The team’s internally-generated research covers thousands of stocks in Asia Pacific with less than 2% of the top ideas ended up in their portfolios. Li explained how value investing involves a lot of legwork. ‘’The thinking is we need to be on the ground, we need to see the companies, we need to discover the value where other people haven’t looked at. It could be an information advantage or a more in-depth knowledge, and hence, that is an advantage for ourselves,’’ he says.  When VP look at stocks that are cheap (usually on a P/E basis), they are often out of favor among investors and hence undervalued.

Looking under the hood

But isn’t there a danger in picking undervalued stocks that never actually realize their true value? ‘’I think the magic is pushing everyone to think outside the box. That’s why we are not being distracted by circuit-breakers and other market issues. Instead, we tend to focus on the fundamentals. If the fundamentals are improving for a company and they are very cheap then that’s an attractive buy,’’ he adds. It currently sees a lot of value within financial, property and industrial companies. While it notes that these sectors have consistently underperformed, there is still plenty of unlocked value within them.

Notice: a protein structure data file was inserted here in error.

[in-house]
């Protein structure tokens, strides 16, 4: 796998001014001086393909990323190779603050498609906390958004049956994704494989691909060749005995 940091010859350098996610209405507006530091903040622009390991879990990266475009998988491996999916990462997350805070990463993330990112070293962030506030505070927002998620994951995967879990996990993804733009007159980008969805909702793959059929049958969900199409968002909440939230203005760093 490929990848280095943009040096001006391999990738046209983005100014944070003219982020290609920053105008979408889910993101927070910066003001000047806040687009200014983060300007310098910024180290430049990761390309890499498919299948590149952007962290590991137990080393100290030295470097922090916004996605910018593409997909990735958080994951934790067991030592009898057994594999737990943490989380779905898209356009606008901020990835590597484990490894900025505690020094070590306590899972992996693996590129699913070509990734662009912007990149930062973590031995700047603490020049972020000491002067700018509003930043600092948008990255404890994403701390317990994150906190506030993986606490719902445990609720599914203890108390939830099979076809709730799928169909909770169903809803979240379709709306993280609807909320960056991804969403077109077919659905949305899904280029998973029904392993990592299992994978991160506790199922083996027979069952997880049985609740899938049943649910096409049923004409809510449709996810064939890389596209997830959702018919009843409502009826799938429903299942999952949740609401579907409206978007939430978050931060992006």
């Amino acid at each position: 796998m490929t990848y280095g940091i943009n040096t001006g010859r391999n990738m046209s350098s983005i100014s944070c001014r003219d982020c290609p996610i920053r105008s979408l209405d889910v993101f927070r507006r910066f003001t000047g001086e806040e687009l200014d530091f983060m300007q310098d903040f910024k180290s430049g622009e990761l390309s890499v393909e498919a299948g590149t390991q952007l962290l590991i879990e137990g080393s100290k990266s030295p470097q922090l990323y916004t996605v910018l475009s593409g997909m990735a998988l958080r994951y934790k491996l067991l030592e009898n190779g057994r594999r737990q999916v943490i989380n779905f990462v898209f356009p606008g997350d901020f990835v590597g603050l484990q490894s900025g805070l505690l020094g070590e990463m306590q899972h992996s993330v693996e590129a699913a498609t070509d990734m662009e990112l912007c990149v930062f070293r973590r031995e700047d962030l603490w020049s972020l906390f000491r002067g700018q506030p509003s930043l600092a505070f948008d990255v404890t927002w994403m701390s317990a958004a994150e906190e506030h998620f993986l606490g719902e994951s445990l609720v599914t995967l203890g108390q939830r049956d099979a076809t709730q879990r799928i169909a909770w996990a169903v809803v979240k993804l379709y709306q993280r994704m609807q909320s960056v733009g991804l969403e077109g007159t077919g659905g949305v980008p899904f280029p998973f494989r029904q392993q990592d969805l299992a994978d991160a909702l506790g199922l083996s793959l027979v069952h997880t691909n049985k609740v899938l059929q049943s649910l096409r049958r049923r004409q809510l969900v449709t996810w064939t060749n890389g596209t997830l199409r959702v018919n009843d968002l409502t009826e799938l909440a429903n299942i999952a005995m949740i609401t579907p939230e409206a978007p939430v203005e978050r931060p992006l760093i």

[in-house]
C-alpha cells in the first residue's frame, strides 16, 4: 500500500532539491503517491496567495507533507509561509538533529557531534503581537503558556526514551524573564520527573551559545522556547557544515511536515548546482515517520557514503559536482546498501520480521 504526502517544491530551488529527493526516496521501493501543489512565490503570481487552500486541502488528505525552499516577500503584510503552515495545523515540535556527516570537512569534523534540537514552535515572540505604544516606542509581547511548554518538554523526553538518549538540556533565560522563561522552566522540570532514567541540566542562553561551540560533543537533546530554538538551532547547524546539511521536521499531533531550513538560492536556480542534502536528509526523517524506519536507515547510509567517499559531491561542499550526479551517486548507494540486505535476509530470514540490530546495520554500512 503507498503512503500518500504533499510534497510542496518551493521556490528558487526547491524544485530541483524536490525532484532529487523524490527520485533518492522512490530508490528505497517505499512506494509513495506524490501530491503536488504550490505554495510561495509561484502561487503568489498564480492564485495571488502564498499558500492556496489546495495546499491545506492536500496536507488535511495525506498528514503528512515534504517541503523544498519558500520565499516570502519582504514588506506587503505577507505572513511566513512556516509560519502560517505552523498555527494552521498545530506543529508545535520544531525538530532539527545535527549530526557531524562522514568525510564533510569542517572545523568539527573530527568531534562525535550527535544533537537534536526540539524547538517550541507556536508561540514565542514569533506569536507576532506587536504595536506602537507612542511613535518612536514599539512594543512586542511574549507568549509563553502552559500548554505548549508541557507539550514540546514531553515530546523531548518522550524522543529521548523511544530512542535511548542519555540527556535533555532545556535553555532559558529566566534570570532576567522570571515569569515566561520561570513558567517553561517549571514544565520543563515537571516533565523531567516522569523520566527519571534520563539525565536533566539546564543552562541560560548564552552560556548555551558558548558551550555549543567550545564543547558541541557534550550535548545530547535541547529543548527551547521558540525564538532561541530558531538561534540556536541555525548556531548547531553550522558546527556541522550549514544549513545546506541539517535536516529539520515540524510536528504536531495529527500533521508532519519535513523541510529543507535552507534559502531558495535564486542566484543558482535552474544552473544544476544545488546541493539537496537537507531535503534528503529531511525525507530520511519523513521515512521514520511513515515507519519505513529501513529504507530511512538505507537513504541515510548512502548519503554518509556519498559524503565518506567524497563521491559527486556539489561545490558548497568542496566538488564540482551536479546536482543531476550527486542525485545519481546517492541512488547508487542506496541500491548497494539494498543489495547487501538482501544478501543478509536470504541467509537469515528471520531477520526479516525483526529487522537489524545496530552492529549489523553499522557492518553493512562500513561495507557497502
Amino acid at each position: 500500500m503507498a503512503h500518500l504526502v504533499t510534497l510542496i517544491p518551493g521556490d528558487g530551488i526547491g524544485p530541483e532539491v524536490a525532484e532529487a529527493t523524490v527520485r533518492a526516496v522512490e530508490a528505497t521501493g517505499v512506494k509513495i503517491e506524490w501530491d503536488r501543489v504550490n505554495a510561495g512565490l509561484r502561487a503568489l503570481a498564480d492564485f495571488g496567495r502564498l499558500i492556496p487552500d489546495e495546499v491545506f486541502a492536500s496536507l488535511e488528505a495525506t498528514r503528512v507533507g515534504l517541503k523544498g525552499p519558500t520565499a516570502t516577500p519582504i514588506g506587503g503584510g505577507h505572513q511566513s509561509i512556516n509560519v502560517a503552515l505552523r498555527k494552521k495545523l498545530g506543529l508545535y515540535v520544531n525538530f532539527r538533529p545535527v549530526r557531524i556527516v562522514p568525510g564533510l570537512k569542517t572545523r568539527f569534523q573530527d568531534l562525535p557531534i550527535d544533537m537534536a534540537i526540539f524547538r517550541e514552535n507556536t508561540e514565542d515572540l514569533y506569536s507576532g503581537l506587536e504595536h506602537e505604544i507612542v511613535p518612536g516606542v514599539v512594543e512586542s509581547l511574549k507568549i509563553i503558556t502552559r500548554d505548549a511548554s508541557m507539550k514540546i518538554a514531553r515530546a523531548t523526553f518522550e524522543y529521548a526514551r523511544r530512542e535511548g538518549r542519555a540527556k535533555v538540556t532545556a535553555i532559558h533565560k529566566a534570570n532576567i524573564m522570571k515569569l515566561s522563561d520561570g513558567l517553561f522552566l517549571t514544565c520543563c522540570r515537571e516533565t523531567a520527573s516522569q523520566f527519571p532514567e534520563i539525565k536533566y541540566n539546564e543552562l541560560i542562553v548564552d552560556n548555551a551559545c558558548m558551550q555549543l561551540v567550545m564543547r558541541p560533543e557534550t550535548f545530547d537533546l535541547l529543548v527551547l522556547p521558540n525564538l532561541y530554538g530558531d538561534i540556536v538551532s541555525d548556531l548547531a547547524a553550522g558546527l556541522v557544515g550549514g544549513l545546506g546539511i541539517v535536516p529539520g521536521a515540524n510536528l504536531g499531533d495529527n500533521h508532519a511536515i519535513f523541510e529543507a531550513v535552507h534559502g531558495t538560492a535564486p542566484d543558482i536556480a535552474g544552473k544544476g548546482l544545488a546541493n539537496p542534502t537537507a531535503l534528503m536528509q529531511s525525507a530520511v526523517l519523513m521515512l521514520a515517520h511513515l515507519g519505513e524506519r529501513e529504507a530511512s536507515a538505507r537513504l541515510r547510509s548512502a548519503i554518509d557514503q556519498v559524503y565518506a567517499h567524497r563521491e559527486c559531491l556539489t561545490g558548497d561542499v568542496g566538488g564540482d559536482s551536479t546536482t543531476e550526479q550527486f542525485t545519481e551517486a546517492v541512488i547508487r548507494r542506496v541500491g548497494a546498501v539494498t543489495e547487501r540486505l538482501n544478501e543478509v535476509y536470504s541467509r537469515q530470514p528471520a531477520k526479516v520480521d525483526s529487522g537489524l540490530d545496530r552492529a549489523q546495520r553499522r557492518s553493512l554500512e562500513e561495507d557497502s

When it comes to investing in small caps in emerging markets such as China and India, the challenge is that transparency can be little. So VP insists on visiting every company that it invests in. ‘’On top of that is what we call a 360-degree view. When we like a company we tend to look at its competitors and its peers, and they always have something good or bad to say. That ultimately gives us a 360-degree view of a company, and that’s why we have an enormous team, with over 65 investment professionals,’’ he explains. With so many experienced members looking into a company, from their suppliers to their clients and their peers, allows VP to garner a much better flavor about their business. ‘’Obviously, there will be ways we could get more factual information, such as sudden visits where they may not roll out the red carpet for you without planning weeks ahead,’’ he adds.